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Is λ*(AUB) >= λ*(A)+λ*(B)? Watch

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    Let λ* be the Lebesgue outer measure. Suppose A and B are disjoint intervals. And they are subsets of R.

    Is it true that λ*(AUB) >= λ*(A)+λ*(B)?

    I want to show λ*(AUB) = λ*(A)+λ*(B) but so far have only managed to show λ*(AUB) <= λ*(A)+λ*(B) using countable subadditivity.

    Any ideas how to get the inequality I need to finish this off?

    The only tools I have are the properties of λ* (countable subadditivity, monotonicity)

    Any help?
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    (Original post by cliveb2016)
    Let λ* be the Lebesgue outer measure. Suppose A and B are disjoint intervals. And they are subsets of R.

    λ*(AUB) = λ*(A)+λ*(B)
    Isn't this false as stated, for general subsets of R? You need both A and B to be Lebesgue measurable to get to work, I think, unless I'm misreading you. For the case when they are Lebesgue measurable, the proof that I have seen proceeds from definition of the Caratheodory criterion.
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    (Original post by atsruser)
    Isn't this false as stated, for general subsets of R? You need both A and B to be Lebesgue measurable to get to work, I think, unless I'm misreading you. For the case when they are Lebesgue measurable, the proof that I have seen proceeds from definition of the Caratheodory criterion.
    Well A and B are both intervals rather than general subsets so they are Lebesgue measurable.
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    (Original post by cliveb2016)
    Well A and B are both intervals rather than general subsets so they are Lebesgue measurable.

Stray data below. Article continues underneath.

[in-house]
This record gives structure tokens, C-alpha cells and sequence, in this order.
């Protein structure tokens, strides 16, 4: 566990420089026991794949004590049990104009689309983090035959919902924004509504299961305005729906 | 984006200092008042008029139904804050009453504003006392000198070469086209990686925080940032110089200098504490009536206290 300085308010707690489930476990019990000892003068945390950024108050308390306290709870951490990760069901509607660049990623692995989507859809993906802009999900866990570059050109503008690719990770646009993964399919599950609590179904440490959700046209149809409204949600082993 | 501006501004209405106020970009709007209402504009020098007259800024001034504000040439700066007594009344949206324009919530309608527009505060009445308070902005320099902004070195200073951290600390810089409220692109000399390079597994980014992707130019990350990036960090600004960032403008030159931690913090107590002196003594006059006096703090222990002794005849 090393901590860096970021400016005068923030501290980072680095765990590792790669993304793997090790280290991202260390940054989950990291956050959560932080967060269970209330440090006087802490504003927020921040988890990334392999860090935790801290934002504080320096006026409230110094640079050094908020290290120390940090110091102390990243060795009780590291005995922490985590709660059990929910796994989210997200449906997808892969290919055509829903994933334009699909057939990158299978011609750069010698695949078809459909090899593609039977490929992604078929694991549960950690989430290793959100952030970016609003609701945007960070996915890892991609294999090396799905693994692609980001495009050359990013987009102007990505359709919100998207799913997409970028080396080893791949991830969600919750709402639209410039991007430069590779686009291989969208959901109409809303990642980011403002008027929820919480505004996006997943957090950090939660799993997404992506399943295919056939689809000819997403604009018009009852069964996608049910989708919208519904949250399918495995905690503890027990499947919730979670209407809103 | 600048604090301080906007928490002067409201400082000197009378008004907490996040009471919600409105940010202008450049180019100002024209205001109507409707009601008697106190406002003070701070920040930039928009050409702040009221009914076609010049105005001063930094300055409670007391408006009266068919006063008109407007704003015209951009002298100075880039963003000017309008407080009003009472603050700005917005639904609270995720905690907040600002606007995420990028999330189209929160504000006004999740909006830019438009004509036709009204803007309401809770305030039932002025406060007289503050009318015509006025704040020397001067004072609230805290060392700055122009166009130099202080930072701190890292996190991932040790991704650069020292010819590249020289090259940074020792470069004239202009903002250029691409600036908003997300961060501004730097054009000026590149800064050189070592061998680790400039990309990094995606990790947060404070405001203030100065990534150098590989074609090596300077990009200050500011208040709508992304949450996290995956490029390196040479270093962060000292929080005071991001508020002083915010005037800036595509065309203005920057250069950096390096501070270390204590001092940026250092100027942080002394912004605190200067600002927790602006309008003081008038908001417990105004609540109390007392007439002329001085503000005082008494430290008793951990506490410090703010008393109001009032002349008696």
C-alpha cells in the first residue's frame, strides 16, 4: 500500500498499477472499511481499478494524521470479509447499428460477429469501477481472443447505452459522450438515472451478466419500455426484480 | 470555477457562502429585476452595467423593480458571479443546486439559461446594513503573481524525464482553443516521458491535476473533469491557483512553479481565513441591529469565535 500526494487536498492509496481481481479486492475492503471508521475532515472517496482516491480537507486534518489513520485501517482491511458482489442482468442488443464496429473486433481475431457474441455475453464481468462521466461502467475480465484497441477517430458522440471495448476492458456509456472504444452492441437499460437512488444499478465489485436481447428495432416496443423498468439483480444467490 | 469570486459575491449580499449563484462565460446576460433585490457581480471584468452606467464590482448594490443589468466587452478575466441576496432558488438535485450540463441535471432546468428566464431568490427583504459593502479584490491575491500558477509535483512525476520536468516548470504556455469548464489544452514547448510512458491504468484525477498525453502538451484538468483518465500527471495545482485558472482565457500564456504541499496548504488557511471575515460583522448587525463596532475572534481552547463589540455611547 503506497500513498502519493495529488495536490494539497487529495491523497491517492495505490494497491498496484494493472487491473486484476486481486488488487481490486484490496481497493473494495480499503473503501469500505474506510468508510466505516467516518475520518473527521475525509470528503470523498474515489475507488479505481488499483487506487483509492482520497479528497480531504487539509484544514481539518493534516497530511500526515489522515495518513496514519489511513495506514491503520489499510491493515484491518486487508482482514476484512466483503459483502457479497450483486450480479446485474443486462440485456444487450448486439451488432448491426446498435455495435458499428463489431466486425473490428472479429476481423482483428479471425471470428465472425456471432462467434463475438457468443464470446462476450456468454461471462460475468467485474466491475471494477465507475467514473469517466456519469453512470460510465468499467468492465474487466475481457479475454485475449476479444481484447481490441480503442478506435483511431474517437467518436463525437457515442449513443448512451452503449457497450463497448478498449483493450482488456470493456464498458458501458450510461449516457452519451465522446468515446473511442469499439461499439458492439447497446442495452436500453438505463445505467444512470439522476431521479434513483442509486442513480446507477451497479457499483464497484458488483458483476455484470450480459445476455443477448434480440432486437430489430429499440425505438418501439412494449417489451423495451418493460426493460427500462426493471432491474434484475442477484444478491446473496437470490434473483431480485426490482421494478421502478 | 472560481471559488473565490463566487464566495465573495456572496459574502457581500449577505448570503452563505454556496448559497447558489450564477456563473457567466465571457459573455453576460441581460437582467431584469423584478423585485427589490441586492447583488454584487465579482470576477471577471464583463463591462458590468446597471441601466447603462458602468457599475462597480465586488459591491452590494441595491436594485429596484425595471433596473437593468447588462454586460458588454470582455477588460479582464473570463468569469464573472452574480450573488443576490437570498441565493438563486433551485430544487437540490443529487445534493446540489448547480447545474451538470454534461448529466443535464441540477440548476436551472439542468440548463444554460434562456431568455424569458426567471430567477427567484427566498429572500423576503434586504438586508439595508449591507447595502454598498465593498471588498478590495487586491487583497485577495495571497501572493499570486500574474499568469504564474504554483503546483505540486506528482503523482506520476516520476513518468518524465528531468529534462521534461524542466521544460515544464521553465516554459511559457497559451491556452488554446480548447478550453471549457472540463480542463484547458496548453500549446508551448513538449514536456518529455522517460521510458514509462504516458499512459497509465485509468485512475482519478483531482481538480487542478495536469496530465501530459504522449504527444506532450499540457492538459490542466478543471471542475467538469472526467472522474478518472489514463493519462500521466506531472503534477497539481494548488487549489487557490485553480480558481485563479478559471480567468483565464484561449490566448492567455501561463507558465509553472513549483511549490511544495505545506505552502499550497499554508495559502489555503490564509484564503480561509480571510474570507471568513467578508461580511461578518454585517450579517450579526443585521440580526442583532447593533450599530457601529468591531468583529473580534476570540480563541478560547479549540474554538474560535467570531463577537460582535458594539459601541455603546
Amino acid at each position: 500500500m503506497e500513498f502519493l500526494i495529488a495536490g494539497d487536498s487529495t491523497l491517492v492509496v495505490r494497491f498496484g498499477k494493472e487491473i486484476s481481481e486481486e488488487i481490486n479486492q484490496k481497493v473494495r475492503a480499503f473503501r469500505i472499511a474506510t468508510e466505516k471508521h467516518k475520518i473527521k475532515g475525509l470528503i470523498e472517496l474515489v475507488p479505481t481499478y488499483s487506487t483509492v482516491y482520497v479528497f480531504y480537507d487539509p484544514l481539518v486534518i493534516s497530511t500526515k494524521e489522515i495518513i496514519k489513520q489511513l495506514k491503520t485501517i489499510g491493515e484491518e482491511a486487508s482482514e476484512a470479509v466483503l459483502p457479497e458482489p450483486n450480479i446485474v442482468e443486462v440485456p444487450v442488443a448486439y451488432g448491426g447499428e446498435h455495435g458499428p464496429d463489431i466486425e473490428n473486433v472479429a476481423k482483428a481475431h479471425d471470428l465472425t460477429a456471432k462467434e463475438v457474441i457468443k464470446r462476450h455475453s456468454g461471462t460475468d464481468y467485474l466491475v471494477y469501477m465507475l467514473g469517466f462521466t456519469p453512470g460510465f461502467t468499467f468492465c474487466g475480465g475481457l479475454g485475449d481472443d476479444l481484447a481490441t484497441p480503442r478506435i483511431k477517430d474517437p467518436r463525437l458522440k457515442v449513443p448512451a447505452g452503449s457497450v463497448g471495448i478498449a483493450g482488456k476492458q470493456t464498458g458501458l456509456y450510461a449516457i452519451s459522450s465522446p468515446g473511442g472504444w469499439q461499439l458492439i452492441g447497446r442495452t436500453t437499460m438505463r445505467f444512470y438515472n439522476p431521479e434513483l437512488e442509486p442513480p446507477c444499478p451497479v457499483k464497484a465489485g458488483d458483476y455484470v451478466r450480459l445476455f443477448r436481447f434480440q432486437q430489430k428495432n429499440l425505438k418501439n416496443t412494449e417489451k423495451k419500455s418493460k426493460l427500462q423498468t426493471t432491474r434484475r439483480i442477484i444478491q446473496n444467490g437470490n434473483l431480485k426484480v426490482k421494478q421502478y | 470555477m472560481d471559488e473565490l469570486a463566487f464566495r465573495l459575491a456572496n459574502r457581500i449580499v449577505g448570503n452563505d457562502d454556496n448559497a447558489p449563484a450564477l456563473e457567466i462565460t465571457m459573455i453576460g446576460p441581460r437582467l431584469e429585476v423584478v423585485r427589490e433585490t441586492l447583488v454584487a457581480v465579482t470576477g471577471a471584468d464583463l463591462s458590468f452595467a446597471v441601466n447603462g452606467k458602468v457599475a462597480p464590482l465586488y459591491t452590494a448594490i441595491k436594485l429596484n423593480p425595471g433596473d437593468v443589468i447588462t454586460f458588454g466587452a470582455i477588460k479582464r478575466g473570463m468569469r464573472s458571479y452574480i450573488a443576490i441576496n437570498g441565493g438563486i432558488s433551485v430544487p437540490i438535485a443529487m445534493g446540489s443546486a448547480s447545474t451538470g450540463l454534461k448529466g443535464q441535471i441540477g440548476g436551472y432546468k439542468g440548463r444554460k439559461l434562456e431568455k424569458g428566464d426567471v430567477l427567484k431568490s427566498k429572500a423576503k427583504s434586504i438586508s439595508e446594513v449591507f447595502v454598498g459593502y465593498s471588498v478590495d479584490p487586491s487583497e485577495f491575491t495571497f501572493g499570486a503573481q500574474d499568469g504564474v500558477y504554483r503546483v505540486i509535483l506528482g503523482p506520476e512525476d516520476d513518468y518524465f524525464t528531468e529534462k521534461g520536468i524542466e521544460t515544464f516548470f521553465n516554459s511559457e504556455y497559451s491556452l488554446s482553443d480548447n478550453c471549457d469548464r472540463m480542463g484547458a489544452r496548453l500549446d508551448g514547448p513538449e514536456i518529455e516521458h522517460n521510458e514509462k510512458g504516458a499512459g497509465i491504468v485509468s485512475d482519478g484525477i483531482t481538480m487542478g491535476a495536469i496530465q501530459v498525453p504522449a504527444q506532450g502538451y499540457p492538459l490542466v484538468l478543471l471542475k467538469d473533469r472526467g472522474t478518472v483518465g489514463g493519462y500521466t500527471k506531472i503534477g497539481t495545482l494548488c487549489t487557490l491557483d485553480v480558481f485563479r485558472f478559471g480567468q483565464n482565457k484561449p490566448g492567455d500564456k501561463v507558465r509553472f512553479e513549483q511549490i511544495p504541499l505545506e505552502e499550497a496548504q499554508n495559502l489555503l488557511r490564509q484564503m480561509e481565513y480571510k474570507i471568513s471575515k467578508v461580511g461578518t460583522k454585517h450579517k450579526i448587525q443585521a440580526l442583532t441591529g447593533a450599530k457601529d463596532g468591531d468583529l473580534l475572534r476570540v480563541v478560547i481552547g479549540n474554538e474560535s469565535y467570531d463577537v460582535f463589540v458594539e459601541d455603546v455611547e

Fair enough - I missed this. Then maybe my comment re: the Caratheodory criterion will help - I'm afraid I can't give a better hint without looking up the proof myself, I'm afraid.
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    (Original post by cliveb2016)
    Let λ* be the Lebesgue outer measure. Suppose A and B are disjoint intervals. And they are subsets of R.

    Is it true that λ*(AUB) >= λ*(A)+λ*(B)?

    I want to show λ*(AUB) = λ*(A)+λ*(B) but so far have only managed to show λ*(AUB) <= λ*(A)+λ*(B) using countable subadditivity.

    Any ideas how to get the inequality I need to finish this off?

    The only tools I have are the properties of λ* (countable subadditivity, monotonicity)

    Any help?
    The quickest way i can think of for this is to go through the standard proof that the outer lebesgue measure of an interval is its length, and then think about the interval A U B U C where C is the bit between the intervals A and B.
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    (Original post by Gregorius)
    The quickest way i can think of for this is to go through the standard proof that the outer lebesgue measure of an interval is its length, and then think about the interval A U B U C where C is the bit between the intervals A and B.
    Suppose the Lebesgue outer measure of an interval (a,b) (can be open closed or half and half) is |b-a|.

    Suppose WLOG that the intervals are positive and can be split as A=[a,b], B=[c,d] and C=(b,c) where a<b<c<d.